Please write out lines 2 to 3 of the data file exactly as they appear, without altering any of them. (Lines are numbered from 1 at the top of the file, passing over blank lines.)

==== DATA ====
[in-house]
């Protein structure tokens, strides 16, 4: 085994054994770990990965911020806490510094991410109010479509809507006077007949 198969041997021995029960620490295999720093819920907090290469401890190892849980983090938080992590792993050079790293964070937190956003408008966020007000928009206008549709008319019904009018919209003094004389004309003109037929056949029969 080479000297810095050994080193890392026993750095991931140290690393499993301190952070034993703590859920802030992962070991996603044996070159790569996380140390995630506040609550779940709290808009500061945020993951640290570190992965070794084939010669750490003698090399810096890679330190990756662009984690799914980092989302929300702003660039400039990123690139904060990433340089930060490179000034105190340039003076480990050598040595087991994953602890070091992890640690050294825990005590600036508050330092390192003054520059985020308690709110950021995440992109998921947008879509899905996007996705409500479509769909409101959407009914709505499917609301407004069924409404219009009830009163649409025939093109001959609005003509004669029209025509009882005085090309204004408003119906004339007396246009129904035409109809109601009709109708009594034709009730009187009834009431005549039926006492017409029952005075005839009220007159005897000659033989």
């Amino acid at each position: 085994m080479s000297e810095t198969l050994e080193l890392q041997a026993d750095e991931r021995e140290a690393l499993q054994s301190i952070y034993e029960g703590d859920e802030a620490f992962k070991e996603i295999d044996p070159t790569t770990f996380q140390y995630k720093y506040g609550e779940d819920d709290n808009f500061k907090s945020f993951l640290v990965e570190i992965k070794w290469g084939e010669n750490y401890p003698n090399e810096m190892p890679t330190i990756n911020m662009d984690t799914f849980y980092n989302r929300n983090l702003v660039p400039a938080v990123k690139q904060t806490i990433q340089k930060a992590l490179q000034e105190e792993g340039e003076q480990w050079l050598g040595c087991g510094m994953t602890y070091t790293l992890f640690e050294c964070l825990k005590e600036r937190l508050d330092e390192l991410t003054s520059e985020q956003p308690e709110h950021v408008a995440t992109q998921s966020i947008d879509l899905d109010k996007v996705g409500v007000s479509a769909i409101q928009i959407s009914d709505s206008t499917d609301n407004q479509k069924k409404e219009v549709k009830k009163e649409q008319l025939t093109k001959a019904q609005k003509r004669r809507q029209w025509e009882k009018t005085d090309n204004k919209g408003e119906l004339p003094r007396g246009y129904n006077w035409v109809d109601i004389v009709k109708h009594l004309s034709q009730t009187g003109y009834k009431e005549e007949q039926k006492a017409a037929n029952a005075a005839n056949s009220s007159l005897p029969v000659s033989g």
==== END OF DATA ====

């Protein structure tokens, strides 16, 4: 085994054994770990990965911020806490510094991410109010479509809507006077007949 198969041997021995029960620490295999720093819920907090290469401890190892849980983090938080992590792993050079790293964070937190956003408008966020007000928009206008549709008319019904009018919209003094004389004309003109037929056949029969 080479000297810095050994080193890392026993750095991931140290690393499993301190952070034993703590859920802030992962070991996603044996070159790569996380140390995630506040609550779940709290808009500061945020993951640290570190992965070794084939010669750490003698090399810096890679330190990756662009984690799914980092989302929300702003660039400039990123690139904060990433340089930060490179000034105190340039003076480990050598040595087991994953602890070091992890640690050294825990005590600036508050330092390192003054520059985020308690709110950021995440992109998921947008879509899905996007996705409500479509769909409101959407009914709505499917609301407004069924409404219009009830009163649409025939093109001959609005003509004669029209025509009882005085090309204004408003119906004339007396246009129904035409109809109601009709109708009594034709009730009187009834009431005549039926006492017409029952005075005839009220007159005897000659033989």
């Amino acid at each position: 085994m080479s000297e810095t198969l050994e080193l890392q041997a026993d750095e991931r021995e140290a690393l499993q054994s301190i952070y034993e029960g703590d859920e802030a620490f992962k070991e996603i295999d044996p070159t790569t770990f996380q140390y995630k720093y506040g609550e779940d819920d709290n808009f500061k907090s945020f993951l640290v990965e570190i992965k070794w290469g084939e010669n750490y401890p003698n090399e810096m190892p890679t330190i990756n911020m662009d984690t799914f849980y980092n989302r929300n983090l702003v660039p400039a938080v990123k690139q904060t806490i990433q340089k930060a992590l490179q000034e105190e792993g340039e003076q480990w050079l050598g040595c087991g510094m994953t602890y070091t790293l992890f640690e050294c964070l825990k005590e600036r937190l508050d330092e390192l991410t003054s520059e985020q956003p308690e709110h950021v408008a995440t992109q998921s966020i947008d879509l899905d109010k996007v996705g409500v007000s479509a769909i409101q928009i959407s009914d709505s206008t499917d609301n407004q479509k069924k409404e219009v549709k009830k009163e649409q008319l025939t093109k001959a019904q609005k003509r004669r809507q029209w025509e009882k009018t005085d090309n204004k919209g408003e119906l004339p003094r007396g246009y129904n006077w035409v109809d109601i004389v009709k109708h009594l004309s034709q009730t009187g003109y009834k009431e005549e007949q039926k006492a017409a037929n029952a005075a005839n056949s009220s007159l005897p029969v000659s033989g």